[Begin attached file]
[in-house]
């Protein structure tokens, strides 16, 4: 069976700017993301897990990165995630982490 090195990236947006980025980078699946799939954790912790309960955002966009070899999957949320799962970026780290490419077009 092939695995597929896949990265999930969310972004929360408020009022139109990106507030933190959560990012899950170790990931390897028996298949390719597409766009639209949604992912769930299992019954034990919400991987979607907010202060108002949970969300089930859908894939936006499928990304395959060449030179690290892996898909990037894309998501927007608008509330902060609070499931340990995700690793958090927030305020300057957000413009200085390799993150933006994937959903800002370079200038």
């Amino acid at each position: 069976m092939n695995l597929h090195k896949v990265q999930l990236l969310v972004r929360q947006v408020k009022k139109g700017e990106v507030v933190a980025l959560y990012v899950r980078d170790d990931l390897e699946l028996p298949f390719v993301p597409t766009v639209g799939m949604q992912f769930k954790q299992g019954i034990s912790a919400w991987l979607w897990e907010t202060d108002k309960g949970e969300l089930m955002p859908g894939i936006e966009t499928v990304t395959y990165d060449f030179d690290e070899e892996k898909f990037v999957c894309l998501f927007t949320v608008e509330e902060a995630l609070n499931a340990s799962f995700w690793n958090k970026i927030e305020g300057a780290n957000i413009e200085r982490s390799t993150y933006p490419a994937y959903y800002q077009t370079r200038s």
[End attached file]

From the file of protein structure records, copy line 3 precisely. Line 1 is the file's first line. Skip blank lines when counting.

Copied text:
């Amino acid at each position: 069976m092939n695995l597929h090195k896949v990265q999930l990236l969310v972004r929360q947006v408020k009022k139109g700017e990106v507030v933190a980025l959560y990012v899950r980078d170790d990931l390897e699946l028996p298949f390719v993301p597409t766009v639209g799939m949604q992912f769930k954790q299992g019954i034990s912790a919400w991987l979607w897990e907010t202060d108002k309960g949970e969300l089930m955002p859908g894939i936006e966009t499928v990304t395959y990165d060449f030179d690290e070899e892996k898909f990037v999957c894309l998501f927007t949320v608008e509330e902060a995630l609070n499931a340990s799962f995700w690793n958090k970026i927030e305020g300057a780290n957000i413009e200085r982490s390799t993150y933006p490419a994937y959903y800002q077009t370079r200038s």